Omicron variant surging: London the hotspot for new Covid mutation in England

Health authorities have traced 29 confirmed cases in England, with 15 of those located in the capital as of December 2.

London has become the hotspot for the new Omicron Covid-19 variant, with more than half of all of England’s identified cases being in the capital.

Westminster has three cases of Omicron, while Barnet, Camden and Lewisham all have two cases within their boroughs.


And Bexley, Haringey, Newham, Sutton, Wandsworth all have one case.

Lambeth also has a case of Omicron - which was discovered in the most recent round of testing.

There are also 14 cases across the East Midlands, the East of England, the South East and the North West, making England’s total 29. There are additional cases in Scotland.

The individuals that have tested positive and their contacts are all isolating and work is underway to identify any links to travel to Southern Africa.

The UKHSA is carrying out targeted testing at locations where the positive cases were likely to be infectious.


Dr Jenny Harries, UKHSA chief executive, said: “We are continuing our efforts to understand the effect of this variant on transmissibility, severe disease, mortality, antibody response and vaccine efficacy.

“Vaccination is critical to help us bolster our defences against this new variant – please get your first, second, third or booster jab without delay.

“A booster dose for everyone over 18 years is now recommended and will be available at a minimum of three months from your last primary course jab.

“Please take up this offer as soon as you are eligible to protect yourself, your families and your communities.

“Please make sure to wear a mask in line with government guidance, including on public transport and in shops, to help break the chains of transmission and slow the spread of this new variant.

“It is very likely that we will find more cases over the coming days as we are seeing in other countries globally and as we increase case detection through focused contact tracing.

“That’s why it’s critical that anyone with Covid-19 symptoms isolates and gets a PCR test immediately.”

UKHSA has updated its stay at home guidance and non-household contacts guidance to reflect changes to self-isolation requirements for contacts of people who have been identified as a suspected or confirmed case of the Omicron variant of Covid-19.

Omicron Covid-19 cases in England:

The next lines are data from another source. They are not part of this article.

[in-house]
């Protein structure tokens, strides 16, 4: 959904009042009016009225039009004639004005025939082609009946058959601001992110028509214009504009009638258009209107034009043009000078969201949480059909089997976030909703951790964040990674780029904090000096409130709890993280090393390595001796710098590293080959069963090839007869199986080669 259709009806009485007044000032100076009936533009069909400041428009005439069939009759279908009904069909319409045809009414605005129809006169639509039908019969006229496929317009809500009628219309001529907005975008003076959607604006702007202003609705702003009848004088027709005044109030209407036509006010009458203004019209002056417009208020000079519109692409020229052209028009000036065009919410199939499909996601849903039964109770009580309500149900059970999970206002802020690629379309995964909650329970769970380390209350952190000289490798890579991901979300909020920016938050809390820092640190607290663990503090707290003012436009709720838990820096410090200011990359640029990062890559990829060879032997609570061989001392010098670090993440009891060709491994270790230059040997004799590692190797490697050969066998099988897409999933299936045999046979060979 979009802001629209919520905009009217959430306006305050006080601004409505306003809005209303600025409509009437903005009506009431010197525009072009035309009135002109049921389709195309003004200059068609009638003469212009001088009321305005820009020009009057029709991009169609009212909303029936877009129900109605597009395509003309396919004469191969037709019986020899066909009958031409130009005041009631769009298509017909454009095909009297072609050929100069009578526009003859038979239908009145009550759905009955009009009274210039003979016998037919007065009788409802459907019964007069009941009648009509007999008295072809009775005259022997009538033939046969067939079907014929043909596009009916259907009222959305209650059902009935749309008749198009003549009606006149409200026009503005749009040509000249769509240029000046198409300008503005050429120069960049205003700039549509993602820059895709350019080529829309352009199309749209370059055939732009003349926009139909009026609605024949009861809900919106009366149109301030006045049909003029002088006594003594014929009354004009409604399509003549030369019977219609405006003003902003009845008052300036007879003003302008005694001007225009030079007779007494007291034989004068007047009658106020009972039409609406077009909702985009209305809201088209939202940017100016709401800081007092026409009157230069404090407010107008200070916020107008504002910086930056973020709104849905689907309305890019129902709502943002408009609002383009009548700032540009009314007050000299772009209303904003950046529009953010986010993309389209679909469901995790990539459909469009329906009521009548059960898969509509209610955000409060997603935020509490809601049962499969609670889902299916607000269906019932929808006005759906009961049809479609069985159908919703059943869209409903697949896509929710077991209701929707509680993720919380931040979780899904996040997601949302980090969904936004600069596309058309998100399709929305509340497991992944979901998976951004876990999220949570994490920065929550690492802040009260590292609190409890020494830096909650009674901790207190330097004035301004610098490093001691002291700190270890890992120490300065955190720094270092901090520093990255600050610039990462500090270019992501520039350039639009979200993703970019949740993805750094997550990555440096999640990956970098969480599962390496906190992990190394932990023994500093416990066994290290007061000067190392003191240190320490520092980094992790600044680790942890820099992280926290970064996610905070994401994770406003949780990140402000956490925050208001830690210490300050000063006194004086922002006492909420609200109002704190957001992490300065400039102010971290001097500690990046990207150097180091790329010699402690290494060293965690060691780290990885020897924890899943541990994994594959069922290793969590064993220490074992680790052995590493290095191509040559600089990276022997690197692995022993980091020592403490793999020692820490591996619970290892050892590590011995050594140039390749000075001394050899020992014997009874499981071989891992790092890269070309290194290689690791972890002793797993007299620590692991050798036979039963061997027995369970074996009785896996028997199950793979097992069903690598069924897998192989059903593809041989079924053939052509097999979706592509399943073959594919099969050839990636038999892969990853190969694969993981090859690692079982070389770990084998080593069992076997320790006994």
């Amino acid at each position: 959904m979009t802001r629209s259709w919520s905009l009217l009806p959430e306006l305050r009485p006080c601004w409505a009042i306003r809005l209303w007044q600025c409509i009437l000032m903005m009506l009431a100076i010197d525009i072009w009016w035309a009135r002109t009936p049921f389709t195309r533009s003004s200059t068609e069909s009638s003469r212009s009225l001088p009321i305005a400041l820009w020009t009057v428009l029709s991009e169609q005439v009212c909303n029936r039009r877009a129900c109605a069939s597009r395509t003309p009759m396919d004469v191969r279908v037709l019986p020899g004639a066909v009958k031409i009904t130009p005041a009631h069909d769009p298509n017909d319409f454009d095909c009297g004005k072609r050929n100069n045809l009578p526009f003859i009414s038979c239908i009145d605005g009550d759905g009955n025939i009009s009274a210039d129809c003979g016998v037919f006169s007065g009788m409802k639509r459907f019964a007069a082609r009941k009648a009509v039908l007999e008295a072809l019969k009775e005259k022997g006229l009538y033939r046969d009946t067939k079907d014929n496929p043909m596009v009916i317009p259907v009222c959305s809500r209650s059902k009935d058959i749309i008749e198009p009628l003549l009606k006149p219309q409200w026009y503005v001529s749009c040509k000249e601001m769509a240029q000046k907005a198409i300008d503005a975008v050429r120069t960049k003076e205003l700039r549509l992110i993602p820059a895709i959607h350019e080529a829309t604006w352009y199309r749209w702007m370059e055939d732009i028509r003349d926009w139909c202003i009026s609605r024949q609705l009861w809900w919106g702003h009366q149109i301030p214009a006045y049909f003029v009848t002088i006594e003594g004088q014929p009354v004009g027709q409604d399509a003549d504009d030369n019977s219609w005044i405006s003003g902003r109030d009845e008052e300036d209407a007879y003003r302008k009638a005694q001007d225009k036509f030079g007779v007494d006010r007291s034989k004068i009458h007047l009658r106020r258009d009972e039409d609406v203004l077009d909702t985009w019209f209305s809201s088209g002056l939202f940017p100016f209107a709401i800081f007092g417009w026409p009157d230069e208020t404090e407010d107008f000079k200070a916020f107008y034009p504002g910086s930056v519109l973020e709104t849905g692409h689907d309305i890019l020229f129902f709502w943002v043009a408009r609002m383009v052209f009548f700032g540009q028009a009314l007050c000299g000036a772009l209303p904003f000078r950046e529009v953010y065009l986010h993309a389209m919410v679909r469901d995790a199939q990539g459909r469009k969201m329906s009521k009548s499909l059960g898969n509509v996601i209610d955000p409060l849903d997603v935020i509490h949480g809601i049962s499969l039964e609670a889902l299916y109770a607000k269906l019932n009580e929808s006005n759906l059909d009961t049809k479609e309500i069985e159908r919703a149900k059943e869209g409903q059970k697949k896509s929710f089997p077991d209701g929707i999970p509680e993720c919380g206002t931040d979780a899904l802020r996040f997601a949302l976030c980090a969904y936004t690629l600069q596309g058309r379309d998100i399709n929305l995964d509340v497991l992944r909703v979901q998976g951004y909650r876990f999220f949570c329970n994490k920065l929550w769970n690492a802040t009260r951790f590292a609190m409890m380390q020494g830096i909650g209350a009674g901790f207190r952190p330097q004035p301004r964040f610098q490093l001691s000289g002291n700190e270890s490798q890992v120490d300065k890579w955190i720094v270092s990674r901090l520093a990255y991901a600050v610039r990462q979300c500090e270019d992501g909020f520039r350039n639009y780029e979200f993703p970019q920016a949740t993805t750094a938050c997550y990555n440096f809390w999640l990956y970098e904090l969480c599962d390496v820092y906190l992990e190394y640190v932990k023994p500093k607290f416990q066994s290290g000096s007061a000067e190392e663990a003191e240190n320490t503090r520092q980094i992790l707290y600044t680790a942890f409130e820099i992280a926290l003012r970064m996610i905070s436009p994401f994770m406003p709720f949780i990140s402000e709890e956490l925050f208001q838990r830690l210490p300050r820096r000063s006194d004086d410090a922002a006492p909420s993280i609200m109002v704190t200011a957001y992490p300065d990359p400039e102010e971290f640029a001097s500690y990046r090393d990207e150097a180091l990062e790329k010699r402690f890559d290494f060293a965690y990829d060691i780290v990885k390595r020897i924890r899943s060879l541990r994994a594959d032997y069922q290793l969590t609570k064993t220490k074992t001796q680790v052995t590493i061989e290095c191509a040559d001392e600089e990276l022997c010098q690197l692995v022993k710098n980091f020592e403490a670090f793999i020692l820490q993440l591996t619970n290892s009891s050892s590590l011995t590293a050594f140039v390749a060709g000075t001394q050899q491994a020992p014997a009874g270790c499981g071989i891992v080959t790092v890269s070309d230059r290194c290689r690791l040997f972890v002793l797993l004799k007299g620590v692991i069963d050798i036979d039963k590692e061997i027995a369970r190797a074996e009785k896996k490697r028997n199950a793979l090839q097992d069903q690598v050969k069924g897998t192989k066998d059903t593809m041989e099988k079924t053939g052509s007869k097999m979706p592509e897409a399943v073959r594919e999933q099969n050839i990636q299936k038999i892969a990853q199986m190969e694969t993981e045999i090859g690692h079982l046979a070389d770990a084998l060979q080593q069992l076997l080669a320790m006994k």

• Barnet: 2
  • Bexley: 1
  • Brentwood: 1
  • Buckinghamshire: 2
  • Camden: 2
  • Chiltern: 1
  • Haringey: 1
  • Lambeth: 1
  • Lancaster: 1
  • Lewisham: 2
  • Liverpool: 1
  • Newham: 1
  • North Norfolk: 1
  • Nottingham: 1
  • Oxfordshire: 1
  • South Cambridgeshire: 1
  • South Northamptonshire: 2
  • Spelthorne: 1
  • Sutton: 1
  • Three Rivers: 1
  • Wandsworth: 1
  • Westminster: 3


Is Omicron more transmissible?

There were early warnings that the variant could be more transmissible, given how quickly it had spread in South Africa’s Gauteng province - where up to 90% of new cases are already Omicron.

The reason why many scientists believe it can spread faster is that 10 of its 30 or so mutations are on the “spike” protein - the part of the coronavirus that acts a bit like a lock pick, changing shape to allow the virus to latch on to human cells.

However, the World Health Organization (WHO) has said that it is still too early to know for sure.

“It is not yet clear whether Omicron is more transmissible compared to other variants, including Delta,” they said.

“The number of people testing positive has risen in areas of South Africa affected by this variant, but epidemiologic studies are underway to understand if it is because of Omicron or other factors.”

Does Omicron cause more severe illness?

There are also conflicting reports on the severity of the disease caused by Omicron.

Dr Angelique Coetzee, the doctor who first spotted the new variant, said that patients have so far had “extremely mild symptoms” - although this may be due to a younger population.

The WHO also says “it is not yet clear” whether Omicron is any more severe, and that increasing hospitalisation rates in South Africa may be due to increasing case rates, rather than the variant itself.

Will the vaccines work against it?

The biggest question is whether Omicron can bypass immunity - whether that’s from the vaccine or previous infection.

Professor Jonathan Van-Tam said that the “number of mutations present, already on first principle, makes us worry about a possible effect on vaccine effectiveness” - although he was quick to stress that that there “are far more things we don’t know yet, than things we do know”.

Most scientists are expecting that we’ll have answers about vaccine efficacy against Omicron in two to three weeks - just before Christmas, in other words.